Dover Publications is an American publisher founded in 1941. They tend to publish books that are no longer published by their original publishers, often works found in public domain. These republished books are made available at a greatly reduced cost. One of these publications is The Autobiography of Benjamin Franklin. Benjamin Franklin is known as one of the greatest contributors to American history and as a great inventor. Born January 17, 1706, he was known as a congressman, philosopher, scientist and revolutionary.
The Autobiography of Benjamin Franklin is authored by Franklin himself and is purposed to give an account of his life. Being compared to the original manuscript and the first published autography of Benjamin Franklin we can to determine if all the information is accurate to the original and if the Dover Thrift edition can be considered a primary source. Franklin was born in 1706 in Boston to a family of 14 children. As a child he went to school to become a minister however this soon was substituted when Franklin quickly took to literature, mainly reading and writing. After moving to Philadelphia and becoming acquainted with important political figures, Franklin moved to England where he spent almost two years working as a printer with his friend, James Ralph. Returning back to America in 1726, Franklin later married his wife Deborah Read, had 2 children, the first of which was his son William Franklin, to whom the opening lines of his autobiography are dedicated to.
During the 1730s, Franklin acquired governmental positions and began writing Poor Richard's Almanac. Later is known to have invented the Franklin Stove, founding a fire brigade, police force, and the University of Pennsylvania. Retiring from the printing business in 1748, Franklin began working on scientific experiments, the most well-known being the kite and the key and later be was awarded by Harvard and Yale. This “hopping” from occupations in different fields is an ideal not widely accepted in today’s society.
Today one is expected to cement themselves in a single career path until retirement. Later Franklin created outlines for proposals for the French and Indian War, many succeed however the autobiography end in 1757 leaving more than 30 years of Franklin’s life unaccounted by him even though later in life he went back to fill in details. Franklin later died in 1790 due to empyema. The Dover Thrift edition gives a very accurate account of Franklin’s life and accomplishments. The Dover Thrift edition of the book starts off with, “DEAR SON: I have ever had pleasure in obtaining any little anecdotes of my ancestors. ” Meanwhile the 1817 version begins with, “To William Franklin, Governor of New Jersey. &; Dear Son”.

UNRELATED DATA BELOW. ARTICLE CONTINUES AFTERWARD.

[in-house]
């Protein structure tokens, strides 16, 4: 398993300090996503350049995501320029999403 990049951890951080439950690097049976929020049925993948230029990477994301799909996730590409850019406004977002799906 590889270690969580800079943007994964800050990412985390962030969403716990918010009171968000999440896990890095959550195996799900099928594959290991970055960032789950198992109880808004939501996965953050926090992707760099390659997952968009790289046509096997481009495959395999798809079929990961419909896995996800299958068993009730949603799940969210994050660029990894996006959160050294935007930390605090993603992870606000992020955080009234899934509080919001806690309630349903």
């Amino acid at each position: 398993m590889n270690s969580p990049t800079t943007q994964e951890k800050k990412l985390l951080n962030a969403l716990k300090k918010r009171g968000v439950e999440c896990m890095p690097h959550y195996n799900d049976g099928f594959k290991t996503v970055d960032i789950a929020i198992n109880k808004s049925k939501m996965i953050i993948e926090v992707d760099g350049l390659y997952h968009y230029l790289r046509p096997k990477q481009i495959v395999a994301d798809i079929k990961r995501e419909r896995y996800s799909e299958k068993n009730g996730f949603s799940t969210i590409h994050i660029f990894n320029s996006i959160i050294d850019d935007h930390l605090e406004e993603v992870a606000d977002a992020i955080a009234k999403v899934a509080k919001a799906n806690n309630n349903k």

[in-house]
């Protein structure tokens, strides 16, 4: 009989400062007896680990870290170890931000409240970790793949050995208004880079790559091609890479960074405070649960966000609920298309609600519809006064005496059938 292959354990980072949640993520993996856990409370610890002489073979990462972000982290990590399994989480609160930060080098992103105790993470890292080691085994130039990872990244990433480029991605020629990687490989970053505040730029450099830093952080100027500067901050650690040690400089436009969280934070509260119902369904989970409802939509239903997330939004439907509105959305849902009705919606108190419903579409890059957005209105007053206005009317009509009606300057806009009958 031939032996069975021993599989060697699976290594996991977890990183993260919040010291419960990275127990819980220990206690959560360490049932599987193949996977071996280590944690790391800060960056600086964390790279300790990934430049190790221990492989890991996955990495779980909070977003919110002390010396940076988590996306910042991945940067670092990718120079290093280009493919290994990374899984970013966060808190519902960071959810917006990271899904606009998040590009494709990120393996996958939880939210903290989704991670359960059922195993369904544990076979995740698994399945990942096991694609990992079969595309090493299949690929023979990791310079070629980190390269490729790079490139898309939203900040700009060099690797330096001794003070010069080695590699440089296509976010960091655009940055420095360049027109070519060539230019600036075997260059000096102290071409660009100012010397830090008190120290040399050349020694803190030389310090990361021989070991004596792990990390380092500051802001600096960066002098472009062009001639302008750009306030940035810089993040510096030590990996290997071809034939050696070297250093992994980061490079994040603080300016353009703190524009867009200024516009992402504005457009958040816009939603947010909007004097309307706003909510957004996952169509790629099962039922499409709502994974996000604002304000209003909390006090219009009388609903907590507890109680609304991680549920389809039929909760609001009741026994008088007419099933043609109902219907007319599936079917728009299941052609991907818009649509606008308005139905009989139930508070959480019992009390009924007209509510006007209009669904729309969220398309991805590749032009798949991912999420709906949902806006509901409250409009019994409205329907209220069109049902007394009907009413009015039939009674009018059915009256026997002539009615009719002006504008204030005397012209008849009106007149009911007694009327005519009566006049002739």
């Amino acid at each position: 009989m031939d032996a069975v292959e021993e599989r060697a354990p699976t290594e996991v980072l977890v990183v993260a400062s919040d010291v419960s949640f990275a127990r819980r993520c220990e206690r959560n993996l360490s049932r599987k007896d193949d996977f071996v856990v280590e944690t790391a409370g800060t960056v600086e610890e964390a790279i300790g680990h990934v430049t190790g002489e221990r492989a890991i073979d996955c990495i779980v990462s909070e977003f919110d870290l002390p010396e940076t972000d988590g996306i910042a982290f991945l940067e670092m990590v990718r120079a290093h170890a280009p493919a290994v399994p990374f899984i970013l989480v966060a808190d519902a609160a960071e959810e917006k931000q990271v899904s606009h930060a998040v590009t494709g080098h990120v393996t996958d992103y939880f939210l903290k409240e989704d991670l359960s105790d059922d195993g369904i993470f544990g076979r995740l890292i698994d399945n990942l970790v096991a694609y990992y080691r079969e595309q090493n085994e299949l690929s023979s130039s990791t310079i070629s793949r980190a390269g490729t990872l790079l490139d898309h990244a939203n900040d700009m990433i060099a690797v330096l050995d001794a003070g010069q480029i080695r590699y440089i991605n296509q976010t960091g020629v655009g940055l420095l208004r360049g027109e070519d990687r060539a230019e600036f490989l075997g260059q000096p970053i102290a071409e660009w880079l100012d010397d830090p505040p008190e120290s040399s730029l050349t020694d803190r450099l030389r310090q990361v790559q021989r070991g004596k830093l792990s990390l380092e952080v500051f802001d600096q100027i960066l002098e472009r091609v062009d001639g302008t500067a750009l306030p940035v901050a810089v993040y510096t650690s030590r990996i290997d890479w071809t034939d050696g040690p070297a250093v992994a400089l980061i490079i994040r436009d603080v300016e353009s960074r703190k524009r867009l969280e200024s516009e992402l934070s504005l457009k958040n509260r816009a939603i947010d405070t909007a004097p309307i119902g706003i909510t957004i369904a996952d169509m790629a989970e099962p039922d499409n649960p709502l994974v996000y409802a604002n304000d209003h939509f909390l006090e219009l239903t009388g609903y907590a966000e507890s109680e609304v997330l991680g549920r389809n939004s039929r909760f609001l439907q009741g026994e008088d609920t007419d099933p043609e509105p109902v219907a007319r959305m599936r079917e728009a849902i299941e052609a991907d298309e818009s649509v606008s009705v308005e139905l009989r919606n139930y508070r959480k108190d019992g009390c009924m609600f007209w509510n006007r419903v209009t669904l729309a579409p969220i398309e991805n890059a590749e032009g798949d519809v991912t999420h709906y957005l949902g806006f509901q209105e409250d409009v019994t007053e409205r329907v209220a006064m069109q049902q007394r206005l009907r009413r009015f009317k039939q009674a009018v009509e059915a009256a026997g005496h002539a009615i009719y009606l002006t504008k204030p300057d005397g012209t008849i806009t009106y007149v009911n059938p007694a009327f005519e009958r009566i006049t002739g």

Due to the age of 1817 many might believe the Dover thrift edition may be wrong however the original manuscript starts the same as the Dover Thrift Edition. But this is not significant enough to gage if the Dover Edition is a primary source or not. As stated before, the autobiography for the most part was written chronologically, however, Franklin did go back to fill in details. Franklin goes back to write about when he saw his grandfather’s grave in 1758. The Dover Thrift Edition states, “My grandfather Thomas… lived at Ecton till he grew too old to follow business longer, …he went to live with his son John, a dyer at Banbury, in Oxfordshire, with whom my father served an apprenticeship. There my grandfather died and lies buried.” This quote is not significantly different than the 1817 Edition authorized by Franklin’s son, William Temple Franklin but heavily edited by John Marshall. This edition reads, “my grandfather Thomas, who was born 1598, lived at Ecton…till he was too old to continue his business, he retired to Banbury in Oxfordshire to the house of his son John…my father served an apprenticeship. There my uncle died and lies buried.” Due to this, the Dover Thrift edition again might not be considered a primary source, but rather a secondary source, if not for a major piece of evidence.
The 1817 version of The Autobiography of Benjamin Franklin is confirmed to have added many modifications other than what was in the original manuscript. During the 1730s, began writing Poor Richard's Almanac; Richard Saunders Was a pseudonym of Franklin. He states, “first publish’d my Almanack, under the name of Richard Saunders…commonly called Poor Richard’s Almanac… came to be in such demand, that I reap’d considerable profit from it.” This quote speaks of an accomplishment of Franklin and through the autobiography, we learn of many more such as the creation of the first fire brigade,“ I first formed, called the Union Fire Company, still subsists and flourishes…The small fines that have been paid by members for absence at the monthly meetings have been applied to the purchase of fire engines, ladders, fire-hooks, and other useful implements … provided with the means of putting a stop to beginning conflagrations…”.